Friday September 24, 2021

Blind spots

LAHORE: Needless to say industrialisation and development are essential for the growth of the economy, but are nearly impossible to achieve without quality human resource and domestic savings, which continue to be the pet blind spots of our planners.

We need an educated and healthy population and to wriggle out of the consumerist culture we have developed in the past three decades to ensure savings at domestic level. Our planners are in the habit of predicting growth over 5-6 percent without having any idea of the source and quantum of financing needed for this purpose.

To grow at 6 percent we need an investment of 20-22 percent of our GDP. This translates into $60-68 billion annual investment at our current GDP of $293 billion. Our current domestic saving rate is 12.3 percent. This saving would provide us with an amount of $36.9 billion. From where would we arrange the balance amount of $27.1 to $35.1 billion? We may arrange such huge funding for a year but not on a recurring basis. Gross national saving is derived by deducting final consumption expenditure from Gross national disposable income, and consists of personal saving, plus business saving, plus government saving, but excludes foreign saving. The other economies of the region that grow on a sustainable basis have a very high rate of domestic savings.

The current savings rate in China for instance is 44 percent and with this saving it can finance its investments in trillions of dollars on a regular basis. The national saving rate in Bangladesh is 35 percent and they do not need high foreign investment for growth. When they receive foreign investment it is an icing on the cake. India has a national savings rate of 29 percent and can largely finance its investment needed for higher growth.

At current national savings rate Pakistan can expect a sustained growth of around 4 percent only. Our average growth rate in the last 13 years is less than even 4 percent. Our competing economies in contrast posted growth rates ranging from 7-9 percent during that period. On current economic regulations and saving rates Pakistan cannot aspire to achieve the growth rates achieved by China, India or even Bangladesh.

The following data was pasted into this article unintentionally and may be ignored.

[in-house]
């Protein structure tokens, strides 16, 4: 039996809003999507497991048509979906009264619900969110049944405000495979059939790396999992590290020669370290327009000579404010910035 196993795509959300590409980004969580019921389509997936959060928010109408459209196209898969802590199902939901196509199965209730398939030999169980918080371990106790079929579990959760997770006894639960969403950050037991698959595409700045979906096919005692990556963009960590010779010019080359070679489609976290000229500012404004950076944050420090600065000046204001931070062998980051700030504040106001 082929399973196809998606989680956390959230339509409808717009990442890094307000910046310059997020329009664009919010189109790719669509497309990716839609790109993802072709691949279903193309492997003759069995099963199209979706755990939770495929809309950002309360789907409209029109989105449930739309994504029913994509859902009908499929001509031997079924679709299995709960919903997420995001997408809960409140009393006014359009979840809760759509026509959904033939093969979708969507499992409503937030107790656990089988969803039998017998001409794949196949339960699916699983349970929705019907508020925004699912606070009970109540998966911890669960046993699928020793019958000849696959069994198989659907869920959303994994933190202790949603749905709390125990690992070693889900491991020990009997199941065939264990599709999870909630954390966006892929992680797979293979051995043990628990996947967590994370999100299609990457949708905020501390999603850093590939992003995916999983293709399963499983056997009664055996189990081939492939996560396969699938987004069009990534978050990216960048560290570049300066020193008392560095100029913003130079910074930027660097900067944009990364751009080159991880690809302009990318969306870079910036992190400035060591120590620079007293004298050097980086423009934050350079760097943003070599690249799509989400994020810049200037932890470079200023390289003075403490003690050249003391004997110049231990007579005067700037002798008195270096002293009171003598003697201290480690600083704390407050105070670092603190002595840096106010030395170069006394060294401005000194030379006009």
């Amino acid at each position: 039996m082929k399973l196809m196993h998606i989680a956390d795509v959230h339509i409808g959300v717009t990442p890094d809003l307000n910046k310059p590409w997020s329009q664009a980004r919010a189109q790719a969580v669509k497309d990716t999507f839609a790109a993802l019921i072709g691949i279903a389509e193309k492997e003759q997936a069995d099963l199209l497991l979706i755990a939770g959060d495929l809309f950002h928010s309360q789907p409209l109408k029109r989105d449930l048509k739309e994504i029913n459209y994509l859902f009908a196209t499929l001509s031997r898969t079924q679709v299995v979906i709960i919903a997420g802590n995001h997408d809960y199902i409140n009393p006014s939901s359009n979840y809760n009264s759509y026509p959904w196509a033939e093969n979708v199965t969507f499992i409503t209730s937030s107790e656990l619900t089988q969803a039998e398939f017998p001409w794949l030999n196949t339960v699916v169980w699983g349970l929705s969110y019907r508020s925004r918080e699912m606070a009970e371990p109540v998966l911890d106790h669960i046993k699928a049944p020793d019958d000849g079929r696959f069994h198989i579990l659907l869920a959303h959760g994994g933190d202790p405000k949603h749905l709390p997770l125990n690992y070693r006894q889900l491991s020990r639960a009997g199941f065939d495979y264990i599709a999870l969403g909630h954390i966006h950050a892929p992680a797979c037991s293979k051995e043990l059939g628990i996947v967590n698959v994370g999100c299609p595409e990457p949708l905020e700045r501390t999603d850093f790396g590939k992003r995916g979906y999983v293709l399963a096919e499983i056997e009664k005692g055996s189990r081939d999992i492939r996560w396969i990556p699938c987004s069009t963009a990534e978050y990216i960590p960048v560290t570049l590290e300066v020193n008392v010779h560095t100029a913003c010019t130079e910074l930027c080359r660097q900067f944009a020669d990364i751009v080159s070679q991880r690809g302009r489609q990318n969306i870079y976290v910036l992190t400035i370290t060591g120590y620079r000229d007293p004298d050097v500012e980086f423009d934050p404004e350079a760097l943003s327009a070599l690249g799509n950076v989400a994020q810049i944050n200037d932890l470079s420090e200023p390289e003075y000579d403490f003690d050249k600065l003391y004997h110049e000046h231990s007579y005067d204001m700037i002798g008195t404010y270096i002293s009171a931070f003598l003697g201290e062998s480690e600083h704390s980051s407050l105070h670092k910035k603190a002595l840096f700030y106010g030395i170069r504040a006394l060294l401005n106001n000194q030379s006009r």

During the accelerated growth in the Musharraf era the domestic saving rates reached a peak of 17.5 percent. Governments in Pakistan including the incumbents are painfully slow in reforming the economy. The distortions created by flawed policies have dented investor morale that has checked foreign investment as well. Domestic savings would grow through creation of jobs only. The government should facilitate labour intensive industries like value-added textiles and construction to create a maximum number of jobs.

As far as the quality of human resource is concerned China, India, and Bangladesh have superior social indicators then Pakistan that also support better growth. The literacy rate is 98.6 percent in China according to World Bank data. It is 74.4 percent in India, 73.9 percent in Bangladesh and 59.1 percent in Pakistan. Countries with higher literacy rates obviously have richer and capable human capital. This is the reason China is ahead of all other regional economies because of its better educated human capital.

Healthy population is essential for increasing workers’ productivity. Stunting is the impaired growth and development that children experience from poor nutrition, repeated infection, and inadequate psychosocial stimulation. Pakistan is facing a serious problem of child under-nutrition as about 38 percent of children in Pakistan and India are stunted. Stunted children in Bangladesh are 14 percent and in China 9.6 percent. Infant mortality rate is an important parameter for gauging the overall health of a nation. Infant mortality rate in China is 11 deaths per 1000 live births; it is 33 per 1000 live births in Bangladesh, 41 in India and 66 in Pakistan.

Countries with higher rates of population growth have to grow at a much higher pace than the countries with lower population growth. Latest population growth statistics reveal the rate in China is only 0.26 percent, which means if China grows by 7 percent the net growth after accounting for population growth would be 6.76 percent. India’s population is growing at 1.04 percent. With 7 percent GDP growth its actual growth would be 5.96. Pakistan’s population is growing at an annual rate of 1.99 percent so if it achieves a GDP growth of 7 percent its actual growth would be 5.01 percent. In other words Pakistan would have to register a GDP growth of 9.51 percent to attain the actual growth level that China achieves at 7 percent.